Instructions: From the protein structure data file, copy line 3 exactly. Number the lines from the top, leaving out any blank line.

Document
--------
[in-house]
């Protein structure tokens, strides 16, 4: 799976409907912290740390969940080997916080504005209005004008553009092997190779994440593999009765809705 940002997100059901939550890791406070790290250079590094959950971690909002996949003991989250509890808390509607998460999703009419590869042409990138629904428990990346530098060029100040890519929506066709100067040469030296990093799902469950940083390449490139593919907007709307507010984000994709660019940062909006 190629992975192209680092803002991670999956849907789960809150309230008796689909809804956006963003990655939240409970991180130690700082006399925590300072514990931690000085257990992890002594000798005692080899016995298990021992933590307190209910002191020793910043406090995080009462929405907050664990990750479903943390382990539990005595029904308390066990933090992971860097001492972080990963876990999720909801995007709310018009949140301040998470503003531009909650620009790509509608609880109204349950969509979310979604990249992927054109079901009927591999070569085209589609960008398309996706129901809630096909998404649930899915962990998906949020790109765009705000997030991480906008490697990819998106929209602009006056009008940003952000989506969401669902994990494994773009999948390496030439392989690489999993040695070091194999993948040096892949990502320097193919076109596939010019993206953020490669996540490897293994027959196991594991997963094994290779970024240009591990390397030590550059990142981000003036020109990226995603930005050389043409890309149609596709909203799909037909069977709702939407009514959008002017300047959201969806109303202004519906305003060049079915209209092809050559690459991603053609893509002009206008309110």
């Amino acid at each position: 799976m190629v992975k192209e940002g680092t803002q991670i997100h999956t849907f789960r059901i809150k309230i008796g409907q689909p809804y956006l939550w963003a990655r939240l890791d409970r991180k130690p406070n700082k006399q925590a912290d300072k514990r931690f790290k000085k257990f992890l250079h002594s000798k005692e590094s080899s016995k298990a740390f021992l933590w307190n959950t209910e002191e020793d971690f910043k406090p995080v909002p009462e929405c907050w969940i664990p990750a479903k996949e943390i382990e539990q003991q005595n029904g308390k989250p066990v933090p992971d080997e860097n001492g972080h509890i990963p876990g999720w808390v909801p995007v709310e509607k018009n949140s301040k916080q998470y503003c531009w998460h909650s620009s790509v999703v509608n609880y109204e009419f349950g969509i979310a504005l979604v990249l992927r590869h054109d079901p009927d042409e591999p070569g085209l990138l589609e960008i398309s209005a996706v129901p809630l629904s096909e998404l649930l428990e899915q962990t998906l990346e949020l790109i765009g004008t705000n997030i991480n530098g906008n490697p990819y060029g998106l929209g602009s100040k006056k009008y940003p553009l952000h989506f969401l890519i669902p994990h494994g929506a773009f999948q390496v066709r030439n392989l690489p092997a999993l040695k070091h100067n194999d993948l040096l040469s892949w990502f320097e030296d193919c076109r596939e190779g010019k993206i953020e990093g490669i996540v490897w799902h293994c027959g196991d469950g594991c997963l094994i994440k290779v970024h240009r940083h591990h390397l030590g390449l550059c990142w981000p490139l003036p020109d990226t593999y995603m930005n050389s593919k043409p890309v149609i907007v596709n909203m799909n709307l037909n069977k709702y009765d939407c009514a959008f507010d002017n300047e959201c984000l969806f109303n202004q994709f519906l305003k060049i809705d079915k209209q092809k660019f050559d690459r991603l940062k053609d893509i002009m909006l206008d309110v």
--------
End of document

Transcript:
């Amino acid at each position: 799976m190629v992975k192209e940002g680092t803002q991670i997100h999956t849907f789960r059901i809150k309230i008796g409907q689909p809804y956006l939550w963003a990655r939240l890791d409970r991180k130690p406070n700082k006399q925590a912290d300072k514990r931690f790290k000085k257990f992890l250079h002594s000798k005692e590094s080899s016995k298990a740390f021992l933590w307190n959950t209910e002191e020793d971690f910043k406090p995080v909002p009462e929405c907050w969940i664990p990750a479903k996949e943390i382990e539990q003991q005595n029904g308390k989250p066990v933090p992971d080997e860097n001492g972080h509890i990963p876990g999720w808390v909801p995007v709310e509607k018009n949140s301040k916080q998470y503003c531009w998460h909650s620009s790509v999703v509608n609880y109204e009419f349950g969509i979310a504005l979604v990249l992927r590869h054109d079901p009927d042409e591999p070569g085209l990138l589609e960008i398309s209005a996706v129901p809630l629904s096909e998404l649930l428990e899915q962990t998906l990346e949020l790109i765009g004008t705000n997030i991480n530098g906008n490697p990819y060029g998106l929209g602009s100040k006056k009008y940003p553009l952000h989506f969401l890519i669902p994990h494994g929506a773009f999948q390496v066709r030439n392989l690489p092997a999993l040695k070091h100067n194999d993948l040096l040469s892949w990502f320097e030296d193919c076109r596939e190779g010019k993206i953020e990093g490669i996540v490897w799902h293994c027959g196991d469950g594991c997963l094994i994440k290779v970024h240009r940083h591990h390397l030590g390449l550059c990142w981000p490139l003036p020109d990226t593999y995603m930005n050389s593919k043409p890309v149609i907007v596709n909203m799909n709307l037909n069977k709702y009765d939407c009514a959008f507010d002017n300047e959201c984000l969806f109303n202004q994709f519906l305003k060049i809705d079915k209209q092809k660019f050559d690459r991603l940062k053609d893509i002009m909006l206008d309110v």